Elections have consequences. At this point, we can move beyond mere speculation and look at the certainty that the Affordable Care Act (aka Obamacare, ACA) will be repealed at some point promptly upon inauguration of the new U.S. President. That decision will have profound effects on the healthcare of tens of millions of Americans. This Straight, No Chaser will briefly review the impact of a repeal of the ACA.
As recently as June, 2016 Republicans have put forth the components of legislation meant to replace the Affordable Care Act. This information is notable both in what it seeks to accomplish and what it seeks to remove.
Here are a few of the items from Obamacare this legislation specifically would have reversed:
- It would have repealed the mandate for individuals to buy health insurance and for employers with more than 50 workers to provide it to employees.
- It would have eliminated all fines for people and companies that failed to comply with the mandates.
- It would have eliminated current federal subsidies to about 6 million low- and moderate-income Americans who buy their own insurance.
- It would have rolled back ObamaCare’s expansion of Medicaid for the poor (adopted by more than 30 states)
There are other concerns not explicitly stated to be at risk but are expected to go away with the repeal of the Affordable Care Act.
- Obamacare eliminated insurance companies’ ability to exclude those with pre-existing conditions.
- Obamacare mandated an ability to keep children on their parents’ insurance until age 26.
Here are the components in the proposal that are to “be expanded upon” in actual legislation, with my commentary.
- A refundable tax credit for Americans who don’t have employer-provided insurance. Of course, a tax credit is only applicable if you have sufficient taxes from which a deductible can occur. For the millions of Americans at or below the poverty level, the costs of healthcare spent will greatly outpace any deductibility considerations, resulting in much higher costs to this group.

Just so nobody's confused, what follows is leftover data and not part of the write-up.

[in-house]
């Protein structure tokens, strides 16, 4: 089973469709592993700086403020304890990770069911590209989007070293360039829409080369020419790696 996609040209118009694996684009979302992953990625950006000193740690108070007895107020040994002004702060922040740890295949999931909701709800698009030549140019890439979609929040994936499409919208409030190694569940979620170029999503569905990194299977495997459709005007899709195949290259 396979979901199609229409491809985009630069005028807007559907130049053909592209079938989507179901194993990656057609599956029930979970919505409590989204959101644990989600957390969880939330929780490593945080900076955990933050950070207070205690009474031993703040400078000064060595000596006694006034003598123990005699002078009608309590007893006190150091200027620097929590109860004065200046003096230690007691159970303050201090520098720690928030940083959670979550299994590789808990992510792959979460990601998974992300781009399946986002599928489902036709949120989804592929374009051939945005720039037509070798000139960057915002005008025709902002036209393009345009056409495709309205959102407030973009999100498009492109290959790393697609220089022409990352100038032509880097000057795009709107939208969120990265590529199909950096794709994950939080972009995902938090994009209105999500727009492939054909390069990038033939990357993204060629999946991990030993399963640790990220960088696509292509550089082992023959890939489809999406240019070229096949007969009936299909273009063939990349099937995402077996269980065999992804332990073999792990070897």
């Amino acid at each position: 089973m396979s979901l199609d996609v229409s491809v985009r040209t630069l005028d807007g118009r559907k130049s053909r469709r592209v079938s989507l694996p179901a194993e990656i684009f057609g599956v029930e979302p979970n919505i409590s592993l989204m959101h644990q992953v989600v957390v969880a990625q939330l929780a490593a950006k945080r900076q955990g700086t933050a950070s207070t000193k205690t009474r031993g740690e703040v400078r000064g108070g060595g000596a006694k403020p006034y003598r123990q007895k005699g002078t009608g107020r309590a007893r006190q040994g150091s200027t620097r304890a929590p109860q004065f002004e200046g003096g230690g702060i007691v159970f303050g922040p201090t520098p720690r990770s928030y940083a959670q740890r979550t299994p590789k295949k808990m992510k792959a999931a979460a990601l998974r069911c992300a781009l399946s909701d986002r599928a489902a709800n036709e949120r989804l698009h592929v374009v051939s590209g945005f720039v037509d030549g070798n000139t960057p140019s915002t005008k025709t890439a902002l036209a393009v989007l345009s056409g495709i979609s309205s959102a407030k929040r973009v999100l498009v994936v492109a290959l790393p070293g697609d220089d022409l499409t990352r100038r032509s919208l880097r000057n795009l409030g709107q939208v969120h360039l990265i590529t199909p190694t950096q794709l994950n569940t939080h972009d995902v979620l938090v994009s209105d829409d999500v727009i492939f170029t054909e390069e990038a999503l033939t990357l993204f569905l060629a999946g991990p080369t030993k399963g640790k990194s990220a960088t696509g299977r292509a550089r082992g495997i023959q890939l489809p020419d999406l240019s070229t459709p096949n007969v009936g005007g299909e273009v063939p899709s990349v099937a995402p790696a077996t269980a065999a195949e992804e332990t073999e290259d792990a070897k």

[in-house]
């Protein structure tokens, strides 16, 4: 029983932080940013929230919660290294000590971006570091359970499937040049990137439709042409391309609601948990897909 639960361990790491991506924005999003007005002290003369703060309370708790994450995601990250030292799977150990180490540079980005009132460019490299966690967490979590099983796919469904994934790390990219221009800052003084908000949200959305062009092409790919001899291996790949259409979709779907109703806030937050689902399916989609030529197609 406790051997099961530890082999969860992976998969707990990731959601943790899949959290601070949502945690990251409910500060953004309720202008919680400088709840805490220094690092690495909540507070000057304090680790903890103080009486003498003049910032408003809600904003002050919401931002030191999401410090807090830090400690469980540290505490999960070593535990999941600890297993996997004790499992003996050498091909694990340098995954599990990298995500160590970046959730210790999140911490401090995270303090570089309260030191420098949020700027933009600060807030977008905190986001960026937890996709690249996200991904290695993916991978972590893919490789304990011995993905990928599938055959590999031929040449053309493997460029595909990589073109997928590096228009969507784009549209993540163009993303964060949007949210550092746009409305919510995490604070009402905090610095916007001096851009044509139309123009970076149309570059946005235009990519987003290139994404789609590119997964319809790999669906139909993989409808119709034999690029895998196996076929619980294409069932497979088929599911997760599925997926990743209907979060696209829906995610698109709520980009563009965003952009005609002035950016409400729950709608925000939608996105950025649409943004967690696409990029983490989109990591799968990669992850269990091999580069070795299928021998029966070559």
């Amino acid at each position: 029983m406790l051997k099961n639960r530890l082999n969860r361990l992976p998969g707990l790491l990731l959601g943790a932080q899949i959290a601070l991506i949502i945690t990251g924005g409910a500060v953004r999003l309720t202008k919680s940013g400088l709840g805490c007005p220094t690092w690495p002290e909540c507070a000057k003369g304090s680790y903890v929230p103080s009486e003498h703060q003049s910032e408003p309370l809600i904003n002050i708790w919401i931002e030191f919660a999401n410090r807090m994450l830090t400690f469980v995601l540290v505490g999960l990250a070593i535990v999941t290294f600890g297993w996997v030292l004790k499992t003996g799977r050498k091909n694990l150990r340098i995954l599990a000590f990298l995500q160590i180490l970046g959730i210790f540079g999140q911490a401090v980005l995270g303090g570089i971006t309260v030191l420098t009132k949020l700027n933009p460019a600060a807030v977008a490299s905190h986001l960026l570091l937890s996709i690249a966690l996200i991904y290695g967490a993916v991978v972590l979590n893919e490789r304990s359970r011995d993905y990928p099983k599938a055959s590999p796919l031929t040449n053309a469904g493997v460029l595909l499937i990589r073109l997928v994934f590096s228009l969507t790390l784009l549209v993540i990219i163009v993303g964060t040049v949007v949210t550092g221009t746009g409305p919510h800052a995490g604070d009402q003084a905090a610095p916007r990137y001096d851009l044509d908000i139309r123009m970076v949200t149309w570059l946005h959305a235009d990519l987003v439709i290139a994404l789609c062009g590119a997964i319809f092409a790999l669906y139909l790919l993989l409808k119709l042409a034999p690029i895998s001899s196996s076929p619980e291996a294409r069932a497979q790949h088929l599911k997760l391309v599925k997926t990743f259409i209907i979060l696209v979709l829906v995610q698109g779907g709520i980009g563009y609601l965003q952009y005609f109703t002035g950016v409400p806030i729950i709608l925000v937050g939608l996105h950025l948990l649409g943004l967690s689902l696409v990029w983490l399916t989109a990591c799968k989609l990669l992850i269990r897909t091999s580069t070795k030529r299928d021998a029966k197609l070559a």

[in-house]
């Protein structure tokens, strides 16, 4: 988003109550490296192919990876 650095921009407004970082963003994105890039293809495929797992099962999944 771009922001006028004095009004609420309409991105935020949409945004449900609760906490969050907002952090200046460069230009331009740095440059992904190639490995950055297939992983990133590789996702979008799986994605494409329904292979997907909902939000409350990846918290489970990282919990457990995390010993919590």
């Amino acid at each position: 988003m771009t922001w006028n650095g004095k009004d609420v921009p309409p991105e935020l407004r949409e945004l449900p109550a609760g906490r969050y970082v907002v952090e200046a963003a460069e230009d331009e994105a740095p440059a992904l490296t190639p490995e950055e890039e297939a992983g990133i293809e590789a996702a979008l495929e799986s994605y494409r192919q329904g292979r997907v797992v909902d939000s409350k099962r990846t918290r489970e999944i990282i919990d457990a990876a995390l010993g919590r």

- Expanding the use of private health savings accounts (HSAs). HSA’s are a good additional consideration for consumers, as opposed to funneling your money to insurance companies who still will work to charge you additional fees via deductibles and co-pays. The issue, of course, is many Americans can not afford depositing money into a HSA, leaving them uninsured and exposed to higher costs.
- Allow insurance companies to charge young people less and older people more. This consideration aligns usage with costs (and thus seems fair), but it eliminates the leveling of costs that keeps insurance affordable for those individuals most likely to use the system (i.e. the elderly). The most significant anticipated net effect of this will likely be higher profits for insurance companies.
- Funnel the costliest patients to subsidized “high-risk pools.” As noted above, high risk pools equal higher costs.
- Restructuring Medicaid and Medicare. This represents a clear opportunity but also a defined risk. Efforts to streamline these legacy entitlement programs are indeed needed and would be welcomed if they result in a higher percentage of money being used for healthcare instead of administrative costs. The time to be concerned about “restructuring” is when healthcare coverage and services for those most at risk (the poor and elderly) become cut. Watch closely for this consideration.
Despite real needs to build upon and improve the Affordable Care Act, it has had some clear successes, including the following:
- Federal subsidies are now in place to about 6 million low- and moderate-income Americans who buy their own insurance.
- Medicaid coverage for poor Americans has been adopted by more than 30 states.
- 6 million people in the United States have gained medical insurance coverage as a result of Obamacare.
- Approximately 17.6 million Americans have gained medical insurance coverage as a result of Obamacare.
Simply put, in the absence of an equivalent or superior healthcare initiative, it is estimated that 24.5 million individuals will lose coverage by 2025 as a result of repealing the Affordable Care Act.
It is easy to believe the desire to eliminate the positive accomplishments of the ACA are more based in politics than in policy. It is shameful that the reform being discussed involves a move in the direction of less coverage more so than universal coverage. The United States continues to have the undesired distinction of being the sole major industrialized nation in the world not offering its citizens universal health care and viewing health care as a commodity instead of a right. Yes, elections have consequences. The clear statement from this election regarding your health is the following: more than ever, the citizenry bears an increasing responsibility for its own health.
The next Straight, No Chaser will address the real and perceived problems with Obamacare in the context of the American election and its imminent repeal.
Feel free to ask your SMA expert consultant any questions you may have on this topic.
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